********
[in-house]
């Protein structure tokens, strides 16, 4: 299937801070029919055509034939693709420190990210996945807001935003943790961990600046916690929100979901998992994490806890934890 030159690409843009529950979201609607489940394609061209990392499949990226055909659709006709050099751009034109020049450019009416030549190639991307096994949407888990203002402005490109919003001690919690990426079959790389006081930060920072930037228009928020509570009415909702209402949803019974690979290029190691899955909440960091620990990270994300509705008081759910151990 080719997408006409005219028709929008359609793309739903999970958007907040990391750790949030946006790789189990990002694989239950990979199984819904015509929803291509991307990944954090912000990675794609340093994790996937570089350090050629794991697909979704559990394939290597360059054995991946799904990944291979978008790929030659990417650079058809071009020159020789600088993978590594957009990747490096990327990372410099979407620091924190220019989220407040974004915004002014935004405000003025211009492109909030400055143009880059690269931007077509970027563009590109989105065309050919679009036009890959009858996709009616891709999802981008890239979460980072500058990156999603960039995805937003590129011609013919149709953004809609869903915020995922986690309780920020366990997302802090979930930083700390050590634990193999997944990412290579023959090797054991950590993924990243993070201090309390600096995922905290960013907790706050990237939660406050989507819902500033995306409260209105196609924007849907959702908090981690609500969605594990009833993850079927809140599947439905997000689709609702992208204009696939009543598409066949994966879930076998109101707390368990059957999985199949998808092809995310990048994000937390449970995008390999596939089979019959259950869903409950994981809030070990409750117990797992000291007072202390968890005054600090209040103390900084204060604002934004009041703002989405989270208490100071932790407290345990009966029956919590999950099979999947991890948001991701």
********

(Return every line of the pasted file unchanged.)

[in-house]
């Protein structure tokens, strides 16, 4: 299937801070029919055509034939693709420190990210996945807001935003943790961990600046916690929100979901998992994490806890934890 030159690409843009529950979201609607489940394609061209990392499949990226055909659709006709050099751009034109020049450019009416030549190639991307096994949407888990203002402005490109919003001690919690990426079959790389006081930060920072930037228009928020509570009415909702209402949803019974690979290029190691899955909440960091620990990270994300509705008081759910151990 080719997408006409005219028709929008359609793309739903999970958007907040990391750790949030946006790789189990990002694989239950990979199984819904015509929803291509991307990944954090912000990675794609340093994790996937570089350090050629794991697909979704559990394939290597360059054995991946799904990944291979978008790929030659990417650079058809071009020159020789600088993978590594957009990747490096990327990372410099979407620091924190220019989220407040974004915004002014935004405000003025211009492109909030400055143009880059690269931007077509970027563009590109989105065309050919679009036009890959009858996709009616891709999802981008890239979460980072500058990156999603960039995805937003590129011609013919149709953004809609869903915020995922986690309780920020366990997302802090979930930083700390050590634990193999997944990412290579023959090797054991950590993924990243993070201090309390600096995922905290960013907790706050990237939660406050989507819902500033995306409260209105196609924007849907959702908090981690609500969605594990009833993850079927809140599947439905997000689709609702992208204009696939009543598409066949994966879930076998109101707390368990059957999985199949998808092809995310990048994000937390449970995008390999596939089979019959259950869903409950994981809030070990409750117990797992000291007072202390968890005054600090209040103390900084204060604002934004009041703002989405989270208490100071932790407290345990009966029956919590999950099979999947991890948001991701």